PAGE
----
Substance Use in Later Life
- Stephen J. BrightStephen J. BrightSchool of Medicine and Health Science, Edith Cowan University; National Drug Research Institute, Curtin University
In the 21st century, we have seen a significant increase in the use of alcohol and other drugs (AODs) among older adults in most first world countries. In addition, people are living longer. Consequently, the number of older adults at risk of experiencing alcohol-related harm and substance use disorders (SUDs) is rising. Between 1992 and 2010, men in the United Kingdom aged 65 years or older had increased their drinking from an average 77.6 grams to 97.6 grams per week. Data from Australia show a 17% increase in risky drinking among those 60–69 between 2007 and 2016. Among Australians aged 60 or older, there was a 280% increase in recent cannabis use from 2001 to 2016. In the United States, rates of older people seeking treatment for cocaine, heroin, and methamphetamine have doubled in the past 10 years. This trend is expected to continue.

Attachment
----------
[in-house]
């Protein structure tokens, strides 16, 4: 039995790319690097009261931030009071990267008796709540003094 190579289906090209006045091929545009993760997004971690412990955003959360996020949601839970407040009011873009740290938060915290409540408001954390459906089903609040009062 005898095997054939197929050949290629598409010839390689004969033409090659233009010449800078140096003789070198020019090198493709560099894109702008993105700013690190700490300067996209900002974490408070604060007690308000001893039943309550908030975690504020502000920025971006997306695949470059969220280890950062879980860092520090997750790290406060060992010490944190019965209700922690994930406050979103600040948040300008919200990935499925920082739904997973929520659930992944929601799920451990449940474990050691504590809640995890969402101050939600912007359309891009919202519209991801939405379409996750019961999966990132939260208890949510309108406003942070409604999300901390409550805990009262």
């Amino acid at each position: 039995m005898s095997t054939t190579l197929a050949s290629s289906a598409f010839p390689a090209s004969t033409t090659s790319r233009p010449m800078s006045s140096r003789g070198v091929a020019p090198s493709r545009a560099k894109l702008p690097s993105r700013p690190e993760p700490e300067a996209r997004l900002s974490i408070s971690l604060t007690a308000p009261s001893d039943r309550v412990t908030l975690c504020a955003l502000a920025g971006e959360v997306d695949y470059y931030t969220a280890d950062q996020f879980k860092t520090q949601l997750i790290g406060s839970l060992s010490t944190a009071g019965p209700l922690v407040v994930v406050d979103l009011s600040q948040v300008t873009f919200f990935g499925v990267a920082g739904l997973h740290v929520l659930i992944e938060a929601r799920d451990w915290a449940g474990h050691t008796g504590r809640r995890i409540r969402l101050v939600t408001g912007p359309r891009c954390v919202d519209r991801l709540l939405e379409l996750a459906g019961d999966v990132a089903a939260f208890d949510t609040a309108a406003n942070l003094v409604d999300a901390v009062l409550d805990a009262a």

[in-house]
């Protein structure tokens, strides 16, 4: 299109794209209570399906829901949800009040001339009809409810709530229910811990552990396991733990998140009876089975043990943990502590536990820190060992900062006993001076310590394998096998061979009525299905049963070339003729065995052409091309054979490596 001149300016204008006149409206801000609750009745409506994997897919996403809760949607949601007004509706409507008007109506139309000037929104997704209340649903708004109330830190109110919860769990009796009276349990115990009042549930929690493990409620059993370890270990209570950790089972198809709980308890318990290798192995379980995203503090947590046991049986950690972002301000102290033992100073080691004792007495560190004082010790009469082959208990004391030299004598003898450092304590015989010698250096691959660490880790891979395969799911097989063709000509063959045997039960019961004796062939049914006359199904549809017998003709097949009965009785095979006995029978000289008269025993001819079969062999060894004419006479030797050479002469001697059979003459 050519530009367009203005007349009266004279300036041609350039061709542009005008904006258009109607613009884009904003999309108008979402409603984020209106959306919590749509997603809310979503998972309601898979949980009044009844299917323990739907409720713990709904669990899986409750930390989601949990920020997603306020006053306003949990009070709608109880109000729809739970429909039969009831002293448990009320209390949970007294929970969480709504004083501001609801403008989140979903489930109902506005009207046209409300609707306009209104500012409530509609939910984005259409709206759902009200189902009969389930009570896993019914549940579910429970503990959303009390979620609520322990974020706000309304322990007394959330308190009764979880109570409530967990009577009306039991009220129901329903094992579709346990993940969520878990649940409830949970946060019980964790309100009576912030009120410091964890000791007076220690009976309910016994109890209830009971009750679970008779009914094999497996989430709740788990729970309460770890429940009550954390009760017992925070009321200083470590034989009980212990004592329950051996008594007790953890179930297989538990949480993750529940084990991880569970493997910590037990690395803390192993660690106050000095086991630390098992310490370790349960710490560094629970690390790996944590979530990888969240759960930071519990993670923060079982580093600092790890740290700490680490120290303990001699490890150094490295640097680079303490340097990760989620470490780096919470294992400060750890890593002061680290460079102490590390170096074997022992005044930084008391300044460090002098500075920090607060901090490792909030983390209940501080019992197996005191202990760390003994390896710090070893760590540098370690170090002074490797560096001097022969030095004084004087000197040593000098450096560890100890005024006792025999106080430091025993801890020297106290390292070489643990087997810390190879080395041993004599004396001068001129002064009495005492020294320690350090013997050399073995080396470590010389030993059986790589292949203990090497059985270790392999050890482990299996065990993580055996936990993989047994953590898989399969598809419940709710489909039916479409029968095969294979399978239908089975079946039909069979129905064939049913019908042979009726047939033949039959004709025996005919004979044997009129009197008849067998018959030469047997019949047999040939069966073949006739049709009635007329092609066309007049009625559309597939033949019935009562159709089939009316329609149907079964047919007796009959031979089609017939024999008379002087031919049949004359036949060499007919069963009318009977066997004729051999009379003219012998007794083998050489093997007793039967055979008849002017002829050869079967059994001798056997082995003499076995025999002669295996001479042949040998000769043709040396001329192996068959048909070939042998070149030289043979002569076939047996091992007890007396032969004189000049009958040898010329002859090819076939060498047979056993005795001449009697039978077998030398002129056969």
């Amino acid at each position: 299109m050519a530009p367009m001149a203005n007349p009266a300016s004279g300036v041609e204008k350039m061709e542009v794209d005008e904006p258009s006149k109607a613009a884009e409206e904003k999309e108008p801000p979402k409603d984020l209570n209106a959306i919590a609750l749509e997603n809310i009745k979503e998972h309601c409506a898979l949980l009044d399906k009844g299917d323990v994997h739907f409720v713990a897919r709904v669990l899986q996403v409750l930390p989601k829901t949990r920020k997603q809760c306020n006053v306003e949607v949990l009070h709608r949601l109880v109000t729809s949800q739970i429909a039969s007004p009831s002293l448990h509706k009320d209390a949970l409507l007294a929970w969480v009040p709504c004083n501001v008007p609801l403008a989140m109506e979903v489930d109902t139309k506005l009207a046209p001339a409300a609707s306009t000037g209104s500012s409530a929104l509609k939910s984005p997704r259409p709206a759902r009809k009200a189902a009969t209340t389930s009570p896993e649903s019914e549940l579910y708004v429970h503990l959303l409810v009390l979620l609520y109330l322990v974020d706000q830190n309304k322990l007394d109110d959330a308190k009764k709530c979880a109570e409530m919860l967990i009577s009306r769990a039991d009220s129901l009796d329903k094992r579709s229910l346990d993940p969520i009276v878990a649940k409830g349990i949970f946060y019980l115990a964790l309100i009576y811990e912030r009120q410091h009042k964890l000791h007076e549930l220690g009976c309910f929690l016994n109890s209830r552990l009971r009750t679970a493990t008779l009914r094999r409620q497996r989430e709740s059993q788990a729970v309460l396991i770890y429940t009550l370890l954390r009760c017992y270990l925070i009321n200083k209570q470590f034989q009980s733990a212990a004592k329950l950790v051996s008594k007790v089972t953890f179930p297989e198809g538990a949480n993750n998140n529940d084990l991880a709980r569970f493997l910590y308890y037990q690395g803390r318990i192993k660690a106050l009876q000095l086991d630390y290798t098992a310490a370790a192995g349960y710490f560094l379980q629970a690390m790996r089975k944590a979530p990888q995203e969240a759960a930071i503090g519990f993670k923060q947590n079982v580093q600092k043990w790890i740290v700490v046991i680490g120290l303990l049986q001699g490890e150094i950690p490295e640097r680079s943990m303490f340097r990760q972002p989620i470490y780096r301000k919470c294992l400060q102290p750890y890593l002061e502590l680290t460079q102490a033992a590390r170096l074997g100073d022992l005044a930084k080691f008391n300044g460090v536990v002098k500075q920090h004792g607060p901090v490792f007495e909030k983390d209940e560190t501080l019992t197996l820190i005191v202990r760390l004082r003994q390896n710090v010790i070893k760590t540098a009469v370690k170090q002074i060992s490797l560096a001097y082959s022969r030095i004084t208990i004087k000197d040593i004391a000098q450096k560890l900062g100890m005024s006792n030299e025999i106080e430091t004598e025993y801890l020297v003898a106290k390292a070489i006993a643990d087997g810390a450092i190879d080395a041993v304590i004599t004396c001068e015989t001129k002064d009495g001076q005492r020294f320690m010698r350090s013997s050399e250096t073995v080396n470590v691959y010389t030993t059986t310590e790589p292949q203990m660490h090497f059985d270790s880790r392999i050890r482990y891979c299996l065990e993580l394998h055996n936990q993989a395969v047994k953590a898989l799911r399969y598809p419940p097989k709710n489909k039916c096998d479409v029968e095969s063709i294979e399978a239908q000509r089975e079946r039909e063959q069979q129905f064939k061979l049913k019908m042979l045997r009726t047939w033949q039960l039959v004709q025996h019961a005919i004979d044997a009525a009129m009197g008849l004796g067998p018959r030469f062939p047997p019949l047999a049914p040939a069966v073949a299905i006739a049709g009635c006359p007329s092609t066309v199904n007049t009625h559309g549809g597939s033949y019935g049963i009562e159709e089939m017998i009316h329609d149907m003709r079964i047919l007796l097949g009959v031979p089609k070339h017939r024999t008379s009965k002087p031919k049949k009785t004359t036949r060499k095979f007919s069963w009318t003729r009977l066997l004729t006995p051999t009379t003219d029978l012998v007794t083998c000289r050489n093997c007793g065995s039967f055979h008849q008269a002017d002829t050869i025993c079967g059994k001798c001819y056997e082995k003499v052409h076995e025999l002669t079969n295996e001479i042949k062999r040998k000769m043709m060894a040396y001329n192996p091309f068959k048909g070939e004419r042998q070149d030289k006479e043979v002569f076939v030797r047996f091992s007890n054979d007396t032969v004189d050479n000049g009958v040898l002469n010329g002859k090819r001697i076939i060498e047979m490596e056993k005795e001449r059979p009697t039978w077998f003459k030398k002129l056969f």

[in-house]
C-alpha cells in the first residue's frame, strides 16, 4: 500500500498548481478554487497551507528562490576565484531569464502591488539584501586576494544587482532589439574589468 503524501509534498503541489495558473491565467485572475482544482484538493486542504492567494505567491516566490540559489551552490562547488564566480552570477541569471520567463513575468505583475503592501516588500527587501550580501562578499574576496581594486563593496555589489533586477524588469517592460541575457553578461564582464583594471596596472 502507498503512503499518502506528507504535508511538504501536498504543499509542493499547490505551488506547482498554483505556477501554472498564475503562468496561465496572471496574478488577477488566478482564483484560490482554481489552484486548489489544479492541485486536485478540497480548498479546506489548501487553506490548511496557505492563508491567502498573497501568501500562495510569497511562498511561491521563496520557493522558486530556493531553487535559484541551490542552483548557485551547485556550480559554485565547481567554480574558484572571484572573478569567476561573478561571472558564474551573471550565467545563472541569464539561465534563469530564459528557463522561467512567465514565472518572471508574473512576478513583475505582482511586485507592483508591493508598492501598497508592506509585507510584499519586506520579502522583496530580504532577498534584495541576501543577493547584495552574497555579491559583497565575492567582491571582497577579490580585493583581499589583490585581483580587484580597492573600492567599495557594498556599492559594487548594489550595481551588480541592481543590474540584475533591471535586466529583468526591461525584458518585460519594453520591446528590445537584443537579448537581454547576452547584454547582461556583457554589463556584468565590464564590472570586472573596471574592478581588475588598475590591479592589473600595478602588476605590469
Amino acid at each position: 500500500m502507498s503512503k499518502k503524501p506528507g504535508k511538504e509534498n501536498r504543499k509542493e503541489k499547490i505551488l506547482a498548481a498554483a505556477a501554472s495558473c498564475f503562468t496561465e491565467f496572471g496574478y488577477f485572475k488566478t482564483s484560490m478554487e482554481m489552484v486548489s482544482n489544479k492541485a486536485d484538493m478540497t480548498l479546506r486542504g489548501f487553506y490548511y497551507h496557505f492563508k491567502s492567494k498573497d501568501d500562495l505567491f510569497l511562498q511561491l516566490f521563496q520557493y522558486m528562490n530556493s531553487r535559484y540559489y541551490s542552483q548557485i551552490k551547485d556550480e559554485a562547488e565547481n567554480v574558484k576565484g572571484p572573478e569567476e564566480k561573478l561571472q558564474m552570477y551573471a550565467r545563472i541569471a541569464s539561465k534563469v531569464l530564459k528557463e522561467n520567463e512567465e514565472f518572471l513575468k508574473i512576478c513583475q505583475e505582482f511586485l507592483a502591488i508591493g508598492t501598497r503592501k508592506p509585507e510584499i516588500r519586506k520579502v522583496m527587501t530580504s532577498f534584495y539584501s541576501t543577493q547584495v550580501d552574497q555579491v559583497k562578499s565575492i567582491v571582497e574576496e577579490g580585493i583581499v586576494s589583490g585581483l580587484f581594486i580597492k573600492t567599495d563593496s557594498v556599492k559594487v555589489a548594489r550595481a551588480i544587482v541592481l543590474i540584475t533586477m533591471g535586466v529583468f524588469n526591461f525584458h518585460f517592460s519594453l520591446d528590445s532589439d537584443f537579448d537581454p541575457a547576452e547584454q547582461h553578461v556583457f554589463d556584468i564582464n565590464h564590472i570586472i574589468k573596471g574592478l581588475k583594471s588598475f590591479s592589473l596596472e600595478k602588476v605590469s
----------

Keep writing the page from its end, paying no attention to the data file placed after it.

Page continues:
Despite these alarming statistics, this population has been deemed “hidden,” as older adults often do not present to treatment with the SUD as a primary concern, and many healthcare professionals do not adequately screen for AOD use. With age, changes in physiology impact the way we metabolize alcohol and increase the subjective effects of alcohol. In addition, older adults are prone to increased use of medications and medical comorbidities. As such, drinking patterns that previously would have not been considered hazardous can become dangerous without any increase in alcohol consumption. This highlights the need for age-specific screening of all older patients within all healthcare settings.
The etiology of AOD-related issues among older adults can be different from that of younger adults. For example, as a result of issues more common as one ages (e.g., loss and grief, identity crisis, and boredom), there is a distinct cohort of older adults who develop SUDs later in life despite no history of previous problematic AOD use. For some older adults who might have experimented with drugs in their youth, these age-specific issues precipitate the onset of a SUD. Meanwhile, there is a larger cohort of older adults with an extensive history of SUDs. Consequently, assessments need to be tailored to explore the issues that are unique to older adults who use AODs and can inform the development of age-specific formulations and treatment plans. In doing so, individualized treatments can be delivered to meet the needs of older adults. Such treatments must be tailored to address issues associated with aging (e.g., reduced mobility) and may require multidisciplinary input from medical practitioners and occupational therapists.